About this time the Sioux had just gotten on the lake. 'Well it was always said that the Hotanka were long-chasers and we thought that we could have a great time when they caught up with us,' some of the Sioux said. 'They are aware that we have come with you; and that is why they do not catch up with us,' others said. Still others said, 'Do not speak so. Sometimes they chase up to the enemies' village.' This was the opinion of the older men. 'Ah, if they would only catch up with us here,' some of them said, as they ran about on the ice. Even as they were speaking, one of them said, 'Oh, look over there. There they are, and I suppose that is why they are spoken of in that manner.' Some said, 'Now do not relent.' The boastful ones said, 'It is good!'
Soon the Hočągara caught up with the Sioux on the ice. 'Now then,' said the leader, 'All of you stand in a row side by side.' They stood in a row. Then he began to sing a Water Song. The Sioux said, 'Thus the Hotankas always are. They always go through ceremonies for anything. What is the use of their doing that?' As soon as the singer stopped singing, they gave the war whoop. Then the Hočągara gave the whoop and rushed at them. As they ran they dropped their offerings. They ran in a row a they had been told, and imitated the noises of all sorts of animals. The Sioux said, 'It is going to be very difficult for us; we had better try and get on land where there are trees which we can get behind. That will be the only way we can save ourselves.' As this took place in the winter, the ice was frozen. As the Sioux began to flee and make for the land it so happens that there was a place that was only covered with a thin layer of ice and snow. Into this they ran, broke into the lake and disappeared under the ice. There the water was filled with floating people. Some of the Hočągara had spears which they extended to the Sioux in the water; and when the latter reached the shore, they killed them. Others cut long poles and with these pulled out some of the Sioux and killed them.
Thus matters went on, then one of the Sioux said in his language, 'Great Walker is my brother.' Thereupon the Hočągara said, 'Let us take him over to the warleader since he says that he is his brother. We might be doing something wrong if we killed him.' So they took him over to the chief, guarding him while on either side and holding him up as he had just come out of the cold water and was so numb that he could not walk. The warleader was standing on his buffalo robe with his back toward them. They said, 'Warleader, here is a man that says that he is your brother.' The Sioux said, 'Oh my brother!' as he tried to get hold of him. 'Žižiži! he might harm you,' someone said. But the Sioux took hold of Great Walker by the arm. The chief said, 'Well he has done it now' 'You should not have brought him over,' said some of the others, 'for these never mean any good to us. Now the chief will probably spare them.' Then the warleader said, 'Let all those who are alive be spared.' So they did not kill any more. There were only a few of them left. Then the warleader said, 'Since you are going to spare them, build a fire for them on the shore.' So a row of fires were built on the shore and the captive Sioux were brought there.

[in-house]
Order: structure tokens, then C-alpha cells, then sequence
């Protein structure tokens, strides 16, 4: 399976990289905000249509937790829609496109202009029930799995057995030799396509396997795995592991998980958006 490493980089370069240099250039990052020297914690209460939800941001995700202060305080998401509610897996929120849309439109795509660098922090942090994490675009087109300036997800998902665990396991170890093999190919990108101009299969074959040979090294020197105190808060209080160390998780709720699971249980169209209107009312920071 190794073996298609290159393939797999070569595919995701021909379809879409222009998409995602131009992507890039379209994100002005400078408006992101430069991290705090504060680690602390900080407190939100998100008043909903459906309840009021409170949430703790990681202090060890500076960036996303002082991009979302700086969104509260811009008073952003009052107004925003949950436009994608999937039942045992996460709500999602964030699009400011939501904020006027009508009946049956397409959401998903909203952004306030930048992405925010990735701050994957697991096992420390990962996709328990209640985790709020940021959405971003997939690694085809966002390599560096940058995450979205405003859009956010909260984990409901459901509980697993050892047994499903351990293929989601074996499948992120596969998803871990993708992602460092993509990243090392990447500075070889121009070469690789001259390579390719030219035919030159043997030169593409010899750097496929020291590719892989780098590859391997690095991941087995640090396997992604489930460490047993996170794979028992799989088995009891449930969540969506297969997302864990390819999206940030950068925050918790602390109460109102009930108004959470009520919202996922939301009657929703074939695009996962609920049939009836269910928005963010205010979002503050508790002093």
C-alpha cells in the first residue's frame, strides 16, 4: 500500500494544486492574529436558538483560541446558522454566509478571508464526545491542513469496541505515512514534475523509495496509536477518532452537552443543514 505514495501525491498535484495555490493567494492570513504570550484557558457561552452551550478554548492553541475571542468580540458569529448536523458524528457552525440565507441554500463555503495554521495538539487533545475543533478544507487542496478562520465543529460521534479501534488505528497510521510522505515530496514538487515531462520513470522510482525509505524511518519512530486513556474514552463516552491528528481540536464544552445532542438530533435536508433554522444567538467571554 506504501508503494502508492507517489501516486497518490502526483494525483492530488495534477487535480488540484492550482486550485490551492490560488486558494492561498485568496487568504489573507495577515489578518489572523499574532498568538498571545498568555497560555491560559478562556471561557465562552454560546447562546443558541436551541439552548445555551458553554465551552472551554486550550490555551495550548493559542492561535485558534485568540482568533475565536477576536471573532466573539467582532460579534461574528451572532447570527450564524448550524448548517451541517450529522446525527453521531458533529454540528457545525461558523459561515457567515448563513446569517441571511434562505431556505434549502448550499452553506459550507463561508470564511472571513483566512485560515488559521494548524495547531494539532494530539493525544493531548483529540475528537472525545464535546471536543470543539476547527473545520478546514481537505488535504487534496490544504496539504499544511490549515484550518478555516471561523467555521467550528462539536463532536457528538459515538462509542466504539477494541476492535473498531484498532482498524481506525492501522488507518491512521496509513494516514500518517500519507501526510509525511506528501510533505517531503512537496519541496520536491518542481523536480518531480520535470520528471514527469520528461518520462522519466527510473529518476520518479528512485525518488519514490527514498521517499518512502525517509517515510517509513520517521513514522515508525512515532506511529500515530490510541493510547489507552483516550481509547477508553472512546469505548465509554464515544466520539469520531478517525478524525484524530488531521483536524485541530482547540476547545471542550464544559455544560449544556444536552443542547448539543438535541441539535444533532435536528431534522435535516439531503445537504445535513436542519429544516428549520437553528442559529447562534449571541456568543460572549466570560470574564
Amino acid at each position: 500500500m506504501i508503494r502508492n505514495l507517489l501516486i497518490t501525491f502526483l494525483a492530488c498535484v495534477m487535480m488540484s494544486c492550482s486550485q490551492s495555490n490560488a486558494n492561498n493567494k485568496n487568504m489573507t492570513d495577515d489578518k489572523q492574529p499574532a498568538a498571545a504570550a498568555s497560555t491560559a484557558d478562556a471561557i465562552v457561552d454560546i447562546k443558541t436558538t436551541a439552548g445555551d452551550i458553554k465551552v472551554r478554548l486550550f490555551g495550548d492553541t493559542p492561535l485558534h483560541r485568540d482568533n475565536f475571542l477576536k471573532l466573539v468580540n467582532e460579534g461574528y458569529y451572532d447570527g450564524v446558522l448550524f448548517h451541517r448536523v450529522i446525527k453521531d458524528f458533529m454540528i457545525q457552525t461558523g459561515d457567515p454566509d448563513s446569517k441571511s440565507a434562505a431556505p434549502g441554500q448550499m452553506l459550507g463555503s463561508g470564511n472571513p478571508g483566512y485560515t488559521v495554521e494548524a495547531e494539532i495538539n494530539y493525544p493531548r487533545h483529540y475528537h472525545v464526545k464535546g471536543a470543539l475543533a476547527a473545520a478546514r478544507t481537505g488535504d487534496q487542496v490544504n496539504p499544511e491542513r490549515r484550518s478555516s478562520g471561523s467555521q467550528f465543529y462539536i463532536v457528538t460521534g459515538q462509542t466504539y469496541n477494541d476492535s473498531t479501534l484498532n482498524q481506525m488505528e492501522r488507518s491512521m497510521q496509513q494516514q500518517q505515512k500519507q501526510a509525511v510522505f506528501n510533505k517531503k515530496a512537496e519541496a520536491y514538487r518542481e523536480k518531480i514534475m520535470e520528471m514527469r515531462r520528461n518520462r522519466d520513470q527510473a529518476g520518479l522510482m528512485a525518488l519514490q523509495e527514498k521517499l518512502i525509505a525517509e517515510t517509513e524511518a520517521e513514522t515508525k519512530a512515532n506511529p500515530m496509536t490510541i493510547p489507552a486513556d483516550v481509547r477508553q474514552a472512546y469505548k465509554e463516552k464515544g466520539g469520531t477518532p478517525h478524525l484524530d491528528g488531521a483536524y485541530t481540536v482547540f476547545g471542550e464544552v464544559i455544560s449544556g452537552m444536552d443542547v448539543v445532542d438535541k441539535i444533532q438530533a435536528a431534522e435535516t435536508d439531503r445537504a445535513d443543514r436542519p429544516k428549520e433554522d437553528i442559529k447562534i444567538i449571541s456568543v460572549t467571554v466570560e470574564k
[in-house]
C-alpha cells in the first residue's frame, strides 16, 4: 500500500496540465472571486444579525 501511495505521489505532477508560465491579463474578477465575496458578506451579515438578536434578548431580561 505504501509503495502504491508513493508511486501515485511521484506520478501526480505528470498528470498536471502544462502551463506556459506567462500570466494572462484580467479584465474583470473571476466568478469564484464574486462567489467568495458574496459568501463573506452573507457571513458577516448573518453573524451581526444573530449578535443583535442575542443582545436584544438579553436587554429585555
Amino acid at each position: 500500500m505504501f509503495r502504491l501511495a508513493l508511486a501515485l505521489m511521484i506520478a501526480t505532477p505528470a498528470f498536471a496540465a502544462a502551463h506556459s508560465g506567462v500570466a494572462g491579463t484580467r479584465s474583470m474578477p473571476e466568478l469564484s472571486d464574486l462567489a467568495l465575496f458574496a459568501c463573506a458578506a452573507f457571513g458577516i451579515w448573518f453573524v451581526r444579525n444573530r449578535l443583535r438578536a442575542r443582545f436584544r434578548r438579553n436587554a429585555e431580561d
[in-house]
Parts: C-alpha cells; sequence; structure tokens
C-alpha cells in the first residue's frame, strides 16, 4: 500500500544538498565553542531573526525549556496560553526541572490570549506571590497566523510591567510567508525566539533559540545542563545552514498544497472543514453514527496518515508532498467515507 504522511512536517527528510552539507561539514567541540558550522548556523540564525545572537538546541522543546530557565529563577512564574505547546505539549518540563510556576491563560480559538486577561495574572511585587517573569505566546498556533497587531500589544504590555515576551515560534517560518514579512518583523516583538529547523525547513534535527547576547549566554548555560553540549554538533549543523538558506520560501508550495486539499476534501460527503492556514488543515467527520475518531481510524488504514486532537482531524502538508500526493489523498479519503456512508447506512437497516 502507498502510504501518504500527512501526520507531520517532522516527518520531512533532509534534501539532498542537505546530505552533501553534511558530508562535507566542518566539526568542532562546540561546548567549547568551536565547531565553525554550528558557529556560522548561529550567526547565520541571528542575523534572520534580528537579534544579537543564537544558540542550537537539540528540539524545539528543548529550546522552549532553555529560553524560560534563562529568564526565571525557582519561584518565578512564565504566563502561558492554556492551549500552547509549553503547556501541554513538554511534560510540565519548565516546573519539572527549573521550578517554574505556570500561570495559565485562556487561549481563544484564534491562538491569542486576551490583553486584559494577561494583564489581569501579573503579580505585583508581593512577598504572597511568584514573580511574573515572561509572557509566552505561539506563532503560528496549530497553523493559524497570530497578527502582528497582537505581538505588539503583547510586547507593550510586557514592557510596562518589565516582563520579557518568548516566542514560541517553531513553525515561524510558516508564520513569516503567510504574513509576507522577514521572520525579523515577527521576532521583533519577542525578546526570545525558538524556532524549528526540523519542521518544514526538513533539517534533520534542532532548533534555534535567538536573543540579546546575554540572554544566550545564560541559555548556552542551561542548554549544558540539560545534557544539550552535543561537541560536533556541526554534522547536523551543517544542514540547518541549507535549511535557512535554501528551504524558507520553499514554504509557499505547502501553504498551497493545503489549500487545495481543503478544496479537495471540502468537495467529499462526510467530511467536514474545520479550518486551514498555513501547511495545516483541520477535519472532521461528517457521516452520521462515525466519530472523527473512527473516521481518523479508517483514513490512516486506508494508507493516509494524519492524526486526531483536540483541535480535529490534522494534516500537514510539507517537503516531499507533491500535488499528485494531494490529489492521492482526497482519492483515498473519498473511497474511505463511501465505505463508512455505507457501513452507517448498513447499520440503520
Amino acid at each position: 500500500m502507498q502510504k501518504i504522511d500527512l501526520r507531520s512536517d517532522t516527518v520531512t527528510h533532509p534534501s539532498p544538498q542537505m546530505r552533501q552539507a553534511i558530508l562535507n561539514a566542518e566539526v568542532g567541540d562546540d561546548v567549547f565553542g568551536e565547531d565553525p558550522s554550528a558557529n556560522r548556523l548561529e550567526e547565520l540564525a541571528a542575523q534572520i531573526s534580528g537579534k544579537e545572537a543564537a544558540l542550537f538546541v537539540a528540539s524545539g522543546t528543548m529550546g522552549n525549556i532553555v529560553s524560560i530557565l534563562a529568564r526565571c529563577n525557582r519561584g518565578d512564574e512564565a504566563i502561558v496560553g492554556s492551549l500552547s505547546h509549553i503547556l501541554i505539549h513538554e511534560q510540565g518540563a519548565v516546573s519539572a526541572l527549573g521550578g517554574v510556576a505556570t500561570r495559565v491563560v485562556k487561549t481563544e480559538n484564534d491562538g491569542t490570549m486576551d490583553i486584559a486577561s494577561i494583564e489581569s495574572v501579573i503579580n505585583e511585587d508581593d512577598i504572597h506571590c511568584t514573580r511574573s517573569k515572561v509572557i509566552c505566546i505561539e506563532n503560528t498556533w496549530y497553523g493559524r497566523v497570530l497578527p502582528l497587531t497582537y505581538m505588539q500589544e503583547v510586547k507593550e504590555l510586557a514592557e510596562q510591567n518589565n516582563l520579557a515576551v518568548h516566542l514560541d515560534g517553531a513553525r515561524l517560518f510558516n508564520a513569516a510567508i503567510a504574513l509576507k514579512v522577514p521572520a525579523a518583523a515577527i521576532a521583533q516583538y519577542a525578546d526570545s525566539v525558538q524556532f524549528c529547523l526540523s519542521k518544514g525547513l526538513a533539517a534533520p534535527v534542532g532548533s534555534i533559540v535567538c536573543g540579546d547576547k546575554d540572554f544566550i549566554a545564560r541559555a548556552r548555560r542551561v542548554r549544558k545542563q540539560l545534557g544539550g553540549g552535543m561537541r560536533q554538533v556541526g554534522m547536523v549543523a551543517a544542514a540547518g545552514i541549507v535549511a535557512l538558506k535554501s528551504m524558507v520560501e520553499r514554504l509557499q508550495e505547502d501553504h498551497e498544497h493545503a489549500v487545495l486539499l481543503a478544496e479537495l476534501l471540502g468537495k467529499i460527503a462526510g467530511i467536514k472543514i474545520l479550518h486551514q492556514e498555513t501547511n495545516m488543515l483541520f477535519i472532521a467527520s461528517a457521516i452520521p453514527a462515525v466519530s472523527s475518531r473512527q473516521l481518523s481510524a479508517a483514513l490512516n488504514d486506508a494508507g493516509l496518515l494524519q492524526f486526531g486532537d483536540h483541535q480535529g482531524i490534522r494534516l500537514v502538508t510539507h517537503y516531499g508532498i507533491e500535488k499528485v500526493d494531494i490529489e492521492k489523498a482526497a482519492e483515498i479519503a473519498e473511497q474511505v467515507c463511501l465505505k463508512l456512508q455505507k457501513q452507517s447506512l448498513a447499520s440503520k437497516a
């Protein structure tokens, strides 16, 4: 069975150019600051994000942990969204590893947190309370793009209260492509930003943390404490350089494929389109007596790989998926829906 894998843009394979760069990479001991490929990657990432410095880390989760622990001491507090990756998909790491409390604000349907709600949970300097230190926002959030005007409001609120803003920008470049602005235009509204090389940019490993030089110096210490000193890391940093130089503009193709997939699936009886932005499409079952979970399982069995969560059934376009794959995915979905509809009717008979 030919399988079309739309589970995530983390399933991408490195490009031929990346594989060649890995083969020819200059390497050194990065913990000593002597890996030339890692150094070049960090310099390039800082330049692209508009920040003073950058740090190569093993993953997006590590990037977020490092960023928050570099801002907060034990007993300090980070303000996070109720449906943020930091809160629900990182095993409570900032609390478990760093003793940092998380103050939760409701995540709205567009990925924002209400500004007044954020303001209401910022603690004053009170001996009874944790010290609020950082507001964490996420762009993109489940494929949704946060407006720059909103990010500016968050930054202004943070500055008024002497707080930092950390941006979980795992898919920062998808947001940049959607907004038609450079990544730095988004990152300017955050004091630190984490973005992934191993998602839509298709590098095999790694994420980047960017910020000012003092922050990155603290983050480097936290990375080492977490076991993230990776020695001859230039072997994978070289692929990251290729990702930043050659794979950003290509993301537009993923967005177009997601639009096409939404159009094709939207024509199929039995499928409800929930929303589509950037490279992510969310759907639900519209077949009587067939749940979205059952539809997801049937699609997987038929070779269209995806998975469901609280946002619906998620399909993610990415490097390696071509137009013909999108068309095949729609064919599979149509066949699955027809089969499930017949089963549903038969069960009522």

Then Great Walker said to the man that claimed to be his brother, 'Older brother, you are not brave to go around with the people who are acting wrongly and helping to kill the Hočągara. Why did you at this time say that you were a Hočąk, and that Great Walker was your brother? If it were I, I would never say such a thing. If you were not afraid to fight with me, and you came along with those who wished to kill me, then why did you become frightened? I thought that all the tribes knew about me. How is it that you never heard of me? Great Walker is holy and is a spirit. He is a Waterspirit. You should not have acted so to the Hočągara. The spirit that is in charge of Long Lake told me that he would take care of you for me, and therefore he followed you. We came here and he did as you have seen and destroyed you, and you were not able to cope with him. Now we have spared a certain number of you.' Then the Hočągara that had food with them fed the Sioux. There also some of them arraigned the scalps that they had won. When they were about to part with them, Great Walker's brother said, 'Now then, I will answer what my younger brother has asked of me. What my younger brother has said to me is all true. I am thankful to him that my life was spared. I have acted wrongly when I went to fight against the Hočągara because I wanted to kill them, although I knew that my brother was holy. I have really done wrong, and that is why at the last moment I repented and was afraid. Therefore, as long as I live, whenever any Sioux shall speak againt the Hočągara, I shall tell him to stop. If he disobeys me, I shall kill him; and should I hear that anyone has killed a Hočąk, I shall kill him. As you have spared me when otherwise I should have died here, henceforth I shall always do as I have said.' He continued, 'I have no more desire to kill the Hočągara. I want to live among you as you have given me my life. I spent my life in trying to kill the Hočągara, and I am really dead as far as my people are concerned.'